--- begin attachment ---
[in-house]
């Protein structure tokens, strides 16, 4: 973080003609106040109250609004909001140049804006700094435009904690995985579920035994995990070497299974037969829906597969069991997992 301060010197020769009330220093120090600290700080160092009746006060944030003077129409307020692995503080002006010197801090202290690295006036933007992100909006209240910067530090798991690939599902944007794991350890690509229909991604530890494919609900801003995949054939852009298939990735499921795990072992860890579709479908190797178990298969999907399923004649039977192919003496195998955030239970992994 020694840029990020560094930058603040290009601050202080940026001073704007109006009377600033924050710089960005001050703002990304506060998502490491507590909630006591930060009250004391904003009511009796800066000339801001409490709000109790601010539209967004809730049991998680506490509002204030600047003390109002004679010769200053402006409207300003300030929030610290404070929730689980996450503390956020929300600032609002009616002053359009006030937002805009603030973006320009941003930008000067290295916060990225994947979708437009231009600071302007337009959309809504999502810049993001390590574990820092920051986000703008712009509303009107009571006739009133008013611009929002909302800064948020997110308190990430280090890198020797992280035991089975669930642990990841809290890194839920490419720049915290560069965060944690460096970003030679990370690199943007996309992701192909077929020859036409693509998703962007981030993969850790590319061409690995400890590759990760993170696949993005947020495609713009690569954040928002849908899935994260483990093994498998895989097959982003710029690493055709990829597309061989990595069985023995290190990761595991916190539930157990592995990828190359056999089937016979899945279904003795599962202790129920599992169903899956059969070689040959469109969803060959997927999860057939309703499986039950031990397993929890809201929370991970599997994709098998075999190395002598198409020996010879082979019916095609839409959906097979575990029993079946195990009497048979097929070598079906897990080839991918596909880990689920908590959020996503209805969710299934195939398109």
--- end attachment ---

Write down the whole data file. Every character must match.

[in-house]
């Protein structure tokens, strides 16, 4: 973080003609106040109250609004909001140049804006700094435009904690995985579920035994995990070497299974037969829906597969069991997992 301060010197020769009330220093120090600290700080160092009746006060944030003077129409307020692995503080002006010197801090202290690295006036933007992100909006209240910067530090798991690939599902944007794991350890690509229909991604530890494919609900801003995949054939852009298939990735499921795990072992860890579709479908190797178990298969999907399923004649039977192919003496195998955030239970992994 020694840029990020560094930058603040290009601050202080940026001073704007109006009377600033924050710089960005001050703002990304506060998502490491507590909630006591930060009250004391904003009511009796800066000339801001409490709000109790601010539209967004809730049991998680506490509002204030600047003390109002004679010769200053402006409207300003300030929030610290404070929730689980996450503390956020929300600032609002009616002053359009006030937002805009603030973006320009941003930008000067290295916060990225994947979708437009231009600071302007337009959309809504999502810049993001390590574990820092920051986000703008712009509303009107009571006739009133008013611009929002909302800064948020997110308190990430280090890198020797992280035991089975669930642990990841809290890194839920490419720049915290560069965060944690460096970003030679990370690199943007996309992701192909077929020859036409693509998703962007981030993969850790590319061409690995400890590759990760993170696949993005947020495609713009690569954040928002849908899935994260483990093994498998895989097959982003710029690493055709990829597309061989990595069985023995290190990761595991916190539930157990592995990828190359056999089937016979899945279904003795599962202790129920599992169903899956059969070689040959469109969803060959997927999860057939309703499986039950031990397993929890809201929370991970599997994709098998075999190395002598198409020996010879082979019916095609839409959906097979575990029993079946195990009497048979097929070598079906897990080839991918596909880990689920908590959020996503209805969710299934195939398109």